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Tuesday, July 06, 2010

Working Your Way Up

There is something to be said for working your way up, starting as the coffee boy and ending up as the CEO of the company. The idea of working your way up also stands for all the things I was raised to dislike as I grew up in Copenhagen.

In a welfare country like Denmark, you get an education, then you get a job. In theory, you cannot work your way up to anything. Of course, there are raises, promotions and prizes, but starting out as the copy girl and ending up as the editor-in-chief at a major publishing house is practically unheard of.

Working your way up is also foreign to the philosophy arena in the US. There are, admittedly, some philosophers who have worked their way up in terms of where they publish, who they hang out with, or where they work. Graduating from Syracuse University and ending up at Oxford and Princeton, John Hawthorne is an excellent example of someone who has worked his way up. But it's rare. It's rare to hear of someone who starts out at Crackpot Community College in Southern Mississippi and ends up at Jackpot Ivy League University in Manhattan.

The philosophy profession inadvertently borrows some of its ideas from European royalty and aristocracy. You are either born with a silver spoon in your mouth, or you are not. If you are not, you can marry your way in. Or if you are very ambitious and very lucky, you can get hired as, say, Princess Mary's fashion consultant and make your way into the inner circle, get invited to their parties and be seen with her eating lunch at upscale vegan cafes in Copenhagen. But fashion consultants don't become royalty. Like the crown prince couple's best friends from high school and college, they just hang out with them, get media attention and a taste of life in a castle.

Unlike the real castles, the philosophy profession's castles have a few loopholes that make it possible for a few of the fashion consultants and college friends of the philosophical royalty to slip through the cracks. Tenacity, strategic planning and a good portion of luck can increase your chances. Luck is an uncontrollable factor but the rest of the recipe goes like this. Keep a finger on the pulse, find out about the royalty's research interest and concentrate on those areas, publish in the journals approved by the royalty, cite the royalty's work extensively, do not criticize the royalty, criticize those the royalty criticizes, find out where the royalty hangs out, present your work at those events, become their fans and supporters. The recipe is no surefire route to success but it helps. There are other little secrets to success, which I will save for another post.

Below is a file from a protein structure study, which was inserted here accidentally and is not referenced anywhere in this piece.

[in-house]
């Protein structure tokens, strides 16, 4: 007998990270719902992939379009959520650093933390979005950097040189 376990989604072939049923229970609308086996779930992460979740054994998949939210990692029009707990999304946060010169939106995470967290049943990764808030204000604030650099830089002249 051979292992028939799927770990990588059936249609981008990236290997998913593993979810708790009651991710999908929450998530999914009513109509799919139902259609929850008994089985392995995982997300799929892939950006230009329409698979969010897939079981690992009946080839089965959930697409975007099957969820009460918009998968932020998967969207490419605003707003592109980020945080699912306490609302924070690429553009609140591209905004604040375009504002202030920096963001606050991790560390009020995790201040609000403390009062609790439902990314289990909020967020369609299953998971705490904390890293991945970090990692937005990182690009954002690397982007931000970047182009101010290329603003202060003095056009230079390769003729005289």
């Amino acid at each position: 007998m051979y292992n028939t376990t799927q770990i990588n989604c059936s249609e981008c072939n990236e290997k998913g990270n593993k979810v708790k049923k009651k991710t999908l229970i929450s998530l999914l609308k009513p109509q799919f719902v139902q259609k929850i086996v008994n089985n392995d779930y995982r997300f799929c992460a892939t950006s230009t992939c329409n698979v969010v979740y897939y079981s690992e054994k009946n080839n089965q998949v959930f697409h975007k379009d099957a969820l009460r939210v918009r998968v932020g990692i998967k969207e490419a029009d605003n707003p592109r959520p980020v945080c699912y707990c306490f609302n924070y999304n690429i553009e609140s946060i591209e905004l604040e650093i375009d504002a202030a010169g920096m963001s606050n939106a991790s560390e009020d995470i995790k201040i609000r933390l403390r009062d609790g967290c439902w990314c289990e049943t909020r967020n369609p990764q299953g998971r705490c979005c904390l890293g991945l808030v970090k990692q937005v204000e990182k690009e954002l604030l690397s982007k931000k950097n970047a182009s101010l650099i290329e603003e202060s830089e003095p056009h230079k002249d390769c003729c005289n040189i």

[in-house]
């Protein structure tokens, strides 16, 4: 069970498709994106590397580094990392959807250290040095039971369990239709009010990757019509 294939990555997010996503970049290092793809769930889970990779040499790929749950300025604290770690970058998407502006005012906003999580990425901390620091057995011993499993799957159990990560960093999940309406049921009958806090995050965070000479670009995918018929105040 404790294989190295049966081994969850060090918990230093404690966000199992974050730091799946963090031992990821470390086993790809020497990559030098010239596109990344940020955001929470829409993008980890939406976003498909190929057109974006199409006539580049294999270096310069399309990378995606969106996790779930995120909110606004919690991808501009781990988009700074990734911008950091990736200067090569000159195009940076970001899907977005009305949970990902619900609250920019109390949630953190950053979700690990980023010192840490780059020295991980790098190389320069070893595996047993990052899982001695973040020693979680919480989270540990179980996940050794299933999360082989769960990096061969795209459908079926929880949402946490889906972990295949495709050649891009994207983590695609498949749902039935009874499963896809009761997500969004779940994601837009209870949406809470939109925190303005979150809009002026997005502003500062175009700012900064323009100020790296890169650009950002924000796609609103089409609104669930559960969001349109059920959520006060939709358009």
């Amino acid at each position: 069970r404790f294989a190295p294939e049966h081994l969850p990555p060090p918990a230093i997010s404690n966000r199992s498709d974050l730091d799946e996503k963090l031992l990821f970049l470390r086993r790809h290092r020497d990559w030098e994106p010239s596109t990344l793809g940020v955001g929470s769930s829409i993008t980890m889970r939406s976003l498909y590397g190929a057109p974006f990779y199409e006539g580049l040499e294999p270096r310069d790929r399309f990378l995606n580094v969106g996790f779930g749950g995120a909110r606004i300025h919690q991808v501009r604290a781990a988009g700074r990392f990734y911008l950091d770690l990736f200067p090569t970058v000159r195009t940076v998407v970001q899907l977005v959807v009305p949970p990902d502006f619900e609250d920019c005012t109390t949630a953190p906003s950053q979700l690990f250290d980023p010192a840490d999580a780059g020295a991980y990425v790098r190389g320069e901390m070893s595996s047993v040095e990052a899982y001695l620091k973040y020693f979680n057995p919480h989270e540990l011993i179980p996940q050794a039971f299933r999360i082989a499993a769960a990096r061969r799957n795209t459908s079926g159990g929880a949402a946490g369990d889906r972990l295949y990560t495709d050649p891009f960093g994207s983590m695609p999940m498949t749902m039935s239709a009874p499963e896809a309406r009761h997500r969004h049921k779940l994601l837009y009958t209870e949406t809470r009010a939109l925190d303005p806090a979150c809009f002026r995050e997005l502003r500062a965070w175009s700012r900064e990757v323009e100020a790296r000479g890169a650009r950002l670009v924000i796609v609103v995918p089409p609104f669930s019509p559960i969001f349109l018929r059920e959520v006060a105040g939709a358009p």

But back to working your way up. The recipe I just gave you for making your way to the top in philosophy is not a recipe for how to work your way up. Working your way up in the genuine sense of the word means starting on the floor and then slowly through good, solid work breaking through the glass ceiling.

Having flirted a bit with writing for popular media, I already have a sense of how you can really work your way up in that business. Though every rule has its exceptions, you don't start out as a New York Times reporter or a CNN correspondent. But if you can write or you have the abilities to learn to write, you can get there in a finite number of steps. You literally start at no-name sites with nearly no requirements in terms of a platform or portfolio. Then you move to local newspapers, magazines or slightly more prestigious online sites. By then you have a couple of quality clips to include with your pitches. Next step is a national publication. The recipe then goes like this. Work on your pitches, do quality work, learn as you go and move one little step up at a time.